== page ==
There are four points in this block. We ignore the first and last points (yellow background) because there is not points above the first and no points below the last. The second and third (pink background)are the interesting ones. They could potentially form bowties. We start with the second in the block, point 7 (-3, -3), we know that there is one point above and two below. We need to find how many are left and how many are right. We need to switch to the Y Sorted array. We can use the inverted array to do this. We are looking at point 7 so we look at index 7 in the inverted array.

Index Points X Sorted Index Y Sorted Index Y Sorted Inverted Index
0 -3, 6 6 (-4, -3) 11 (-3, -6) 10
1 1, 6 11 (-3, -6) 9 (-1, -4) 11
2 -1, 4 7 (-3, -3) 10 (1, -4) 9
3 -3, 2 3 (-3, 2) 6 (-4, -3) 6
4 1, 2 0 (-3, 6) 7 (-3, -3) 7
5 4, 3 9 (-1, -4) 8 (1, -3) 8
6 -4, -3 2 (-1, 4) 3 (-3, 2) 3
7 -3, -3 10 (1, -4) 4 (1, 2) 4
8 1, -3 8 (1, -3) 5 (4, 2) 5
9 -1, -4 4 (1, 2) 2 (-1, 4) 1
10 1, -4 1 (1, 6) 0 (-3, 6) 2
11 -3, -6 5 (4, 2) 1 (1, 6) 0

The number there is 4 so we look in the Y Sorted array at index 4 and we find point 7 (the same point - both are pink background). We can then look around to see how many points are left and how many points are right. We then multiply the left by the right by the points above and by the points below.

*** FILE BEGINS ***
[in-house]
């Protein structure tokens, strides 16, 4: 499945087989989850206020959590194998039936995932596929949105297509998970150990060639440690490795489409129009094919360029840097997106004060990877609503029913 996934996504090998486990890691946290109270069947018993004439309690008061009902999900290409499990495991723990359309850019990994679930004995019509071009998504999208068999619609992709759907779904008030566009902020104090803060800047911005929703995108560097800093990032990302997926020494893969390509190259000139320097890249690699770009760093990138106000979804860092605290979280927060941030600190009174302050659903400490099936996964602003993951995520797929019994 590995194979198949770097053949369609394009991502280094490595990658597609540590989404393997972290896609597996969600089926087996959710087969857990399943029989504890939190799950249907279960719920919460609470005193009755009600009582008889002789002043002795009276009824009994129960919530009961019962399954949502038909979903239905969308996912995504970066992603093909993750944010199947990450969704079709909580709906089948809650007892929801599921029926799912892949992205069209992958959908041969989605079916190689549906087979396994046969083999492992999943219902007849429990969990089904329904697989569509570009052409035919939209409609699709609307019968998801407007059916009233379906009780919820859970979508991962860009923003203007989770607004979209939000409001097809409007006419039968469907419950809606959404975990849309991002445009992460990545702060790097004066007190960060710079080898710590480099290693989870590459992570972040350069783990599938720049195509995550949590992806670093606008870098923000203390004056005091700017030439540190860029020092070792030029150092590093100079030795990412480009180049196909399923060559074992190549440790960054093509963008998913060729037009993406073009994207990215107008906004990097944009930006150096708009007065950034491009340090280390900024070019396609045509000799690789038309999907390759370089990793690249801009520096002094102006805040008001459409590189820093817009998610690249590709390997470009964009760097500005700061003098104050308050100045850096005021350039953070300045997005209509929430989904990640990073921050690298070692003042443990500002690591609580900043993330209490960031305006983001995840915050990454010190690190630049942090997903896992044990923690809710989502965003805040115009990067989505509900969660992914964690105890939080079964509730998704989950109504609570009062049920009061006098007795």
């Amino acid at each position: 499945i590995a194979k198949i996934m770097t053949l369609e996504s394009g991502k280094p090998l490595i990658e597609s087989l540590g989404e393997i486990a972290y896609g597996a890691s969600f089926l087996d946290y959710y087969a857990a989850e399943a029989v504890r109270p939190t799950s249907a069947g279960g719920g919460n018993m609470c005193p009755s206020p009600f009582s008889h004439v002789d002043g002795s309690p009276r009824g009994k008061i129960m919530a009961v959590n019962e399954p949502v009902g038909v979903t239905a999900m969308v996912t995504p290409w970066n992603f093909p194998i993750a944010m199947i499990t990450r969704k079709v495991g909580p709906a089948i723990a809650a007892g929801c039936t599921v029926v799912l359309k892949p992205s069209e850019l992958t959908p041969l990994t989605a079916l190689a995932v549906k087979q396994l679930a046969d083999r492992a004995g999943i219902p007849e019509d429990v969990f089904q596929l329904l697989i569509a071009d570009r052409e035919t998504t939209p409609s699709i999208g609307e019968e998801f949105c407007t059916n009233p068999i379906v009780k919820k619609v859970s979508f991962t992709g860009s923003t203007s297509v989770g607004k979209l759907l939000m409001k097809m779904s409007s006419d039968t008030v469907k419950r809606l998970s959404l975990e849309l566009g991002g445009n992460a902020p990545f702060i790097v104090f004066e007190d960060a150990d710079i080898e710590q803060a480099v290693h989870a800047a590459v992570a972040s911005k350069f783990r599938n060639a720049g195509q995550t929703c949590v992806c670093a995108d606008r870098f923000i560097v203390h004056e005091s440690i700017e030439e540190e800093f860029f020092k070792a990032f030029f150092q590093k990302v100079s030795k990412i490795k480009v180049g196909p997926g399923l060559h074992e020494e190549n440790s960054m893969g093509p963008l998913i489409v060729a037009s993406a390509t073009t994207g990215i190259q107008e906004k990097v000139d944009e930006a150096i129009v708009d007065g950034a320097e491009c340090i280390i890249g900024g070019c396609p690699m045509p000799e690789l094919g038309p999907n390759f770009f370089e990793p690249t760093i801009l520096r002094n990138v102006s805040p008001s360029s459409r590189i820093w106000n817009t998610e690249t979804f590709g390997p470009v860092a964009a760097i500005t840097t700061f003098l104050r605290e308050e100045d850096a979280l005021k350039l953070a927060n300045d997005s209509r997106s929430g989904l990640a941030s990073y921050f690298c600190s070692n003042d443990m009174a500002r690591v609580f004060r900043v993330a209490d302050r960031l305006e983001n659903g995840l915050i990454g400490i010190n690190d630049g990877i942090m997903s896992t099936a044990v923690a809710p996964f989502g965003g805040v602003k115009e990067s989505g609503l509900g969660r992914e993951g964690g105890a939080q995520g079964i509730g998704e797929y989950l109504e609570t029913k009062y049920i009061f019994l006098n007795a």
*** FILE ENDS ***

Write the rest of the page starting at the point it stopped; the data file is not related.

Index Points X Sorted Index Y Sorted Index Y Sorted Inverted Index
0 -3, 6 6 (-4, -3) 11 (-3, -6) 10
1 1, 6 11 (-3, -6) 9 (-1, -4) 11
2 -1, 4 7 (-3, -3) 10 (1, -4) 9
3 -3, 2 3 (-3, 2) 6 (-4, -3) 6
4 1, 2 0 (-3, 6) 7 (-3, -3) 7
5 4, 3 9 (-1, -4) 8 (1, -3) 8
6 -4, -3 2 (-1, 4) 3 (-3, 2) 3
7 -3, -3 10 (1, -4) 4 (1, 2) 4
8 1, -3 8 (1, -3) 5 (4, 2) 5
9 -1, -4 4 (1, 2) 2 (-1, 4) 1
10 1, -4 1 (1, 6) 0 (-3, 6) 2
11 -3, -6 5 (4, 2) 1 (1, 6) 0

We need to find how many are left and how many are right. We need to switch to the Y Sorted array. We can use the inverted array to do this. We are looking at point 7 so we look at index 7 in the inverted array and we find one point left and right - yellow background),.

This number is finally multiplied by 2.

## Further Optimization

To optimize the process of searching for points left and right further, we can create two more arrays called Y Sorted Left and Y Sorted Right and we iterate through the Y Sorted array from start to finish and from finish to start to generate these arrays. The original Y Sorted Index was (Y point values that determine sorting order in red):

Y Sorted Index Vale (X,Y)
0 11 (-3,-6)
1 9 (-1,-4)
2 10 (1,-4)
3 6 (-4,-3)
4 7 (-3, -3)
5 8 (1,-3)
6 3 (-3,2)
7 4 (1,2)
8 5 (4,2)
9 2 (-1,4)
10 0 (-3,6)
11 1 (1,6)

We create a left sorted array by counting the number of values left of the current value that have the same Y:

Y Sorted Index Vale (X,Y) Y Sorted Left
0 11 (-3,-6) 0
1 9 (-1,-4) 0
2 10 (1,-4) 1
3 6 (-4,-3) 0
4 7 (-3, -3) 1
5 8 (1,-3) 2
6 3 (-3,2) 0
7 4 (1,2) 1
8 5 (4,2) 2
9 2 (-1,4) 0
10 0 (-3,6) 0
11 1 (1,6) 1

The right sorted array is created in the same way:

Y Sorted Index Vale (X,Y) Y Sorted Right
0 11 (-3,-6) 0
1 9 (-1,-4) 1
2 10 (1,-4) 0
3 6 (-4,-3) 2
4 7 (-3, -3) 1
5 8 (1,-3) 0
6 3 (-3,2) 2
7 4 (1,2) 1
8 5 (4,2) 0
9 2 (-1,4) 0
10 0 (-3,6) 1
11 1 (1,6) 0

These two arrays allow the search for how many points have the same Y value left and right to require a lookup on each array.

Please attempt to solve the problem on your own before viewing the solution!
View Solution

© 2020 Emmanuel Mathi-Amorim